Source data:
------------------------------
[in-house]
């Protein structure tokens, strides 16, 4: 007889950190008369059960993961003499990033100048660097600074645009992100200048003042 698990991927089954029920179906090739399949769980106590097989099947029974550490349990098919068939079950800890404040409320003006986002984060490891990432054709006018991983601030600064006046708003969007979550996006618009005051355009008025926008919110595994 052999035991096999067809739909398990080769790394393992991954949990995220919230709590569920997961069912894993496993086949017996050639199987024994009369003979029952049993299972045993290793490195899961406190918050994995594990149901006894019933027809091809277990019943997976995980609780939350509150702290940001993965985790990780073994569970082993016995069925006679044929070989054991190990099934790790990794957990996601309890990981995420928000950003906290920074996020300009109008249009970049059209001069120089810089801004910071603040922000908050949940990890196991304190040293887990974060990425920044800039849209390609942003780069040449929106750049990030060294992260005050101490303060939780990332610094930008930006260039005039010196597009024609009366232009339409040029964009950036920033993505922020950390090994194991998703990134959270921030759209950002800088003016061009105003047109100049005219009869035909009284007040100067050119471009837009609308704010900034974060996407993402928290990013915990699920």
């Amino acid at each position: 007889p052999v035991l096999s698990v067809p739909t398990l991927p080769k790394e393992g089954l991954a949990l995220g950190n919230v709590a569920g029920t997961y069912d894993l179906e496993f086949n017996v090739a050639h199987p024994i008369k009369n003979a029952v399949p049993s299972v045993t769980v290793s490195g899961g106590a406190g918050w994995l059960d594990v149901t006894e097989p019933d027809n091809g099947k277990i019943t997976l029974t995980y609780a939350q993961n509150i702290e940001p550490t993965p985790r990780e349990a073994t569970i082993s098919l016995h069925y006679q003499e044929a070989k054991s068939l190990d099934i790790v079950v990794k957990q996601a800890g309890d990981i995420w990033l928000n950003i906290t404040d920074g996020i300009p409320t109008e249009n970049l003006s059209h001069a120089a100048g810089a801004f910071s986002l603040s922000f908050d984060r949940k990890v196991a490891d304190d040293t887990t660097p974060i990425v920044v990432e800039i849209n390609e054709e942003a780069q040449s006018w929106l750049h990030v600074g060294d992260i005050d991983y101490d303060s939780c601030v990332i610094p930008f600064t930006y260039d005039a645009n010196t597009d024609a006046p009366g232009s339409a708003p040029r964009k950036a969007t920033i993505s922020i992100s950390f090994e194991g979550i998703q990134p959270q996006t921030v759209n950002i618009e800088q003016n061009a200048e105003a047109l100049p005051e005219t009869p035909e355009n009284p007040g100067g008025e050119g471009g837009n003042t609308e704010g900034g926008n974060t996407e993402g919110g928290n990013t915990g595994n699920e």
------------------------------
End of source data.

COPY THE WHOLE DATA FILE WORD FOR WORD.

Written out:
[in-house]
């Protein structure tokens, strides 16, 4: 007889950190008369059960993961003499990033100048660097600074645009992100200048003042 698990991927089954029920179906090739399949769980106590097989099947029974550490349990098919068939079950800890404040409320003006986002984060490891990432054709006018991983601030600064006046708003969007979550996006618009005051355009008025926008919110595994 052999035991096999067809739909398990080769790394393992991954949990995220919230709590569920997961069912894993496993086949017996050639199987024994009369003979029952049993299972045993290793490195899961406190918050994995594990149901006894019933027809091809277990019943997976995980609780939350509150702290940001993965985790990780073994569970082993016995069925006679044929070989054991190990099934790790990794957990996601309890990981995420928000950003906290920074996020300009109008249009970049059209001069120089810089801004910071603040922000908050949940990890196991304190040293887990974060990425920044800039849209390609942003780069040449929106750049990030060294992260005050101490303060939780990332610094930008930006260039005039010196597009024609009366232009339409040029964009950036920033993505922020950390090994194991998703990134959270921030759209950002800088003016061009105003047109100049005219009869035909009284007040100067050119471009837009609308704010900034974060996407993402928290990013915990699920």
């Amino acid at each position: 007889p052999v035991l096999s698990v067809p739909t398990l991927p080769k790394e393992g089954l991954a949990l995220g950190n919230v709590a569920g029920t997961y069912d894993l179906e496993f086949n017996v090739a050639h199987p024994i008369k009369n003979a029952v399949p049993s299972v045993t769980v290793s490195g899961g106590a406190g918050w994995l059960d594990v149901t006894e097989p019933d027809n091809g099947k277990i019943t997976l029974t995980y609780a939350q993961n509150i702290e940001p550490t993965p985790r990780e349990a073994t569970i082993s098919l016995h069925y006679q003499e044929a070989k054991s068939l190990d099934i790790v079950v990794k957990q996601a800890g309890d990981i995420w990033l928000n950003i906290t404040d920074g996020i300009p409320t109008e249009n970049l003006s059209h001069a120089a100048g810089a801004f910071s986002l603040s922000f908050d984060r949940k990890v196991a490891d304190d040293t887990t660097p974060i990425v920044v990432e800039i849209n390609e054709e942003a780069q040449s006018w929106l750049h990030v600074g060294d992260i005050d991983y101490d303060s939780c601030v990332i610094p930008f600064t930006y260039d005039a645009n010196t597009d024609a006046p009366g232009s339409a708003p040029r964009k950036a969007t920033i993505s922020i992100s950390f090994e194991g979550i998703q990134p959270q996006t921030v759209n950002i618009e800088q003016n061009a200048e105003a047109l100049p005051e005219t009869p035909e355009n009284p007040g100067g008025e050119g471009g837009n003042t609308e704010g900034g926008n974060t996407e993402g919110g928290n990013t915990g595994n699920e």